Thursday, August 1, 2013

More Better

 Initially Dr. Myers responded to my "More Drama" entry as follows:
"While radiation induced neovascularization is the most likely cause, a polyp (early cancer) is possible. You need to see a urologist, and he will probably do a cystoscopy."
Shortly thereafter the participant in the internet cystitis discussion undergoing further screening to rule out bladder or kidney cancer reported the findings of his urologist as outlined below:
The cystoscopy revealed only dilated blood vessels in the bladder and prostate, resulting from the proton radiation he had in 2007. This is typical of radiation induced cystitis.
I relayed this information to Dr. Myers who modified his conclusion to: "So yours is almost certainly radiation induced bleeding that will disappear on its own."
As part of my research effort I asked Bob Marckini: "How common is proton radiation induced cystitis?" He replied, "While we have lots of members who have experienced rectal bleeding, we have far fewer who are experiencing hematuria. I would guess that over the past ten years, I've heard from a couple of dozen of our members with this condition. I am not aware of any case that hasn't resolved itself over time."
My research effort on this issue would be incomplete without contacting UFPTI. Accordingly by e-mail I asked my case manager how frequently their patients experienced hematuria. She discussed my inquiry with Dr. Gud E. Nuff and consulted her case manager counterparts . A summary of her telephone response appears below:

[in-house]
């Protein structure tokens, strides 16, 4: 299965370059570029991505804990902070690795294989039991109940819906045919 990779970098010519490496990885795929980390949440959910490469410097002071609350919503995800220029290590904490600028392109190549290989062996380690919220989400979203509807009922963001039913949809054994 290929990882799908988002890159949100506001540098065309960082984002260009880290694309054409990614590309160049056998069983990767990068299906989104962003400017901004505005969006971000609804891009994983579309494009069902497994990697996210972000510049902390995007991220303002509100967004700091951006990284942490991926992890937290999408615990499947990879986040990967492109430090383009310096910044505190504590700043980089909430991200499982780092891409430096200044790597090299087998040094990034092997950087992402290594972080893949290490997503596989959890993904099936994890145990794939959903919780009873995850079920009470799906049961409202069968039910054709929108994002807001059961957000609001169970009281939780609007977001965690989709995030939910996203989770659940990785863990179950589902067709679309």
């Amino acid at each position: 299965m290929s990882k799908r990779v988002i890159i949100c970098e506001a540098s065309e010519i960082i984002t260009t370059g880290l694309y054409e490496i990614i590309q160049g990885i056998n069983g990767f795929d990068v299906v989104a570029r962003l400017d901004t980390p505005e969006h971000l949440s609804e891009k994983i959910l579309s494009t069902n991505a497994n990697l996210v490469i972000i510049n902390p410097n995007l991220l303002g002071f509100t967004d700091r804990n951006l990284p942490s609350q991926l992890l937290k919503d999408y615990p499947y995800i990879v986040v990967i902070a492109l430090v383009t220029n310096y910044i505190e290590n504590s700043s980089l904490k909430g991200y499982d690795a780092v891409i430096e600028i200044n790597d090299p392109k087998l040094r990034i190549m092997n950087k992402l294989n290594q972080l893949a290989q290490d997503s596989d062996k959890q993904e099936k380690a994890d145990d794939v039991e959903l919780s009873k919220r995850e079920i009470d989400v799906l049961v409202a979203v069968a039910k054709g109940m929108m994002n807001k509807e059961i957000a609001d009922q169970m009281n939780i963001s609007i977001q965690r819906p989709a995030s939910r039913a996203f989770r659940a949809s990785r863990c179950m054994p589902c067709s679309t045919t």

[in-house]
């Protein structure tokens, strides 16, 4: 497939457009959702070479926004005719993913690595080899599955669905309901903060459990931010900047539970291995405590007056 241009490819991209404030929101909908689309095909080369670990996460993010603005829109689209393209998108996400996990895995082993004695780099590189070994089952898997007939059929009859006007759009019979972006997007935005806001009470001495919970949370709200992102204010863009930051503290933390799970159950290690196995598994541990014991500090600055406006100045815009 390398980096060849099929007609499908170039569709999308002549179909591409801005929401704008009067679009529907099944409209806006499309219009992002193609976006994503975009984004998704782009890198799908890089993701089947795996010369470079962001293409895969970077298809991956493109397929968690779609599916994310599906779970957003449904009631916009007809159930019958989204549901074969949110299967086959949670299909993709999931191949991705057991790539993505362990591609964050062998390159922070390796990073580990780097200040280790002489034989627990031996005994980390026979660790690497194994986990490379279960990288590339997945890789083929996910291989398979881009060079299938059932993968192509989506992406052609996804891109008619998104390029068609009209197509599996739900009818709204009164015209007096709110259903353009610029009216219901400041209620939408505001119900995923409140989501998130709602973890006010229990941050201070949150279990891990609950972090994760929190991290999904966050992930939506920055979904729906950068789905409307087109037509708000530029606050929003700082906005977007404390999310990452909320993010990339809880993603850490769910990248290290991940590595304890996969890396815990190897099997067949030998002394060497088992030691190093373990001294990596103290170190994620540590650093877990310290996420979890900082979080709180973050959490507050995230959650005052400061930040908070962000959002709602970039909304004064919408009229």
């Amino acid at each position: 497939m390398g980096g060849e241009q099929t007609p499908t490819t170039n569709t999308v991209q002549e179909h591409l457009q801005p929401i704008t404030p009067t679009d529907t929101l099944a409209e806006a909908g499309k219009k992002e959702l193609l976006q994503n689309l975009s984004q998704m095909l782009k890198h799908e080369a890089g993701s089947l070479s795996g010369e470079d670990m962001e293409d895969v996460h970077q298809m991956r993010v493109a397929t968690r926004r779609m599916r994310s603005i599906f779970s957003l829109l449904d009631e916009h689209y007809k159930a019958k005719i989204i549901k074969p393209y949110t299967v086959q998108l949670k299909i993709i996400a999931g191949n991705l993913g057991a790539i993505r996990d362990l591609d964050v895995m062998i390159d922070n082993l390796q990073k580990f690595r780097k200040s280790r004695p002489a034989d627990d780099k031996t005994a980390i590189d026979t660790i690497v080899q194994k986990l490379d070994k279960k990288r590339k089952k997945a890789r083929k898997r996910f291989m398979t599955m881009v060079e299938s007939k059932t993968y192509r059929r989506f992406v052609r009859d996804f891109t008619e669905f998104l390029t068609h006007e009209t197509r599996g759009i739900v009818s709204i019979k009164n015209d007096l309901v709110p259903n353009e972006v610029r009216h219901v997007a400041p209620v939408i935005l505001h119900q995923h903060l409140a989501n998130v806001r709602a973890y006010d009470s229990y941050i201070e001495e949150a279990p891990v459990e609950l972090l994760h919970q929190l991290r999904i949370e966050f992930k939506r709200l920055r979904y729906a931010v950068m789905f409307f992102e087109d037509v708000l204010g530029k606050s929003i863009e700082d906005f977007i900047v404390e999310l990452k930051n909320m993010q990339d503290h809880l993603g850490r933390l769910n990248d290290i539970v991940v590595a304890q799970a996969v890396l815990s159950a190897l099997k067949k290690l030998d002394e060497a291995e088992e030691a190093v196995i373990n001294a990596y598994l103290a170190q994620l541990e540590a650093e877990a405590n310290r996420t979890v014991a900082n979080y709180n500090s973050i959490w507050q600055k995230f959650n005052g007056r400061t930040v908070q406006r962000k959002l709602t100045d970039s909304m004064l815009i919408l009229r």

UFPTI patients report few cases of hematuria. Rare though it may be it typically occurs between two and four years post treatment and usually happens in conjunction with extreme exertion and/or dehydration.
The consensus of her in-house discussions was that an area of the bladder in close proximity to the prostate gland is radiated to the extent tissue damage results. Subsequent irritation causes sloughing off of new blood vessels in the area of healing. The technical term for this process is neovascularization. In most cases this condition resolves on its own without medical intervention.
As a tennis player I certainly over exert from time to time, and/on those occasions it is difficult to stay fully hydrated. Based on these deliberations I have decided to monitor this condition  pending further development. If indicated I will discuss the matter with Dr, Myers at my next scheduled appointment on October 29, 2013.


Karen said...
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Karen said...

More better, for sure! Glad to hear this.

Karen said...
This comment has been removed by the author.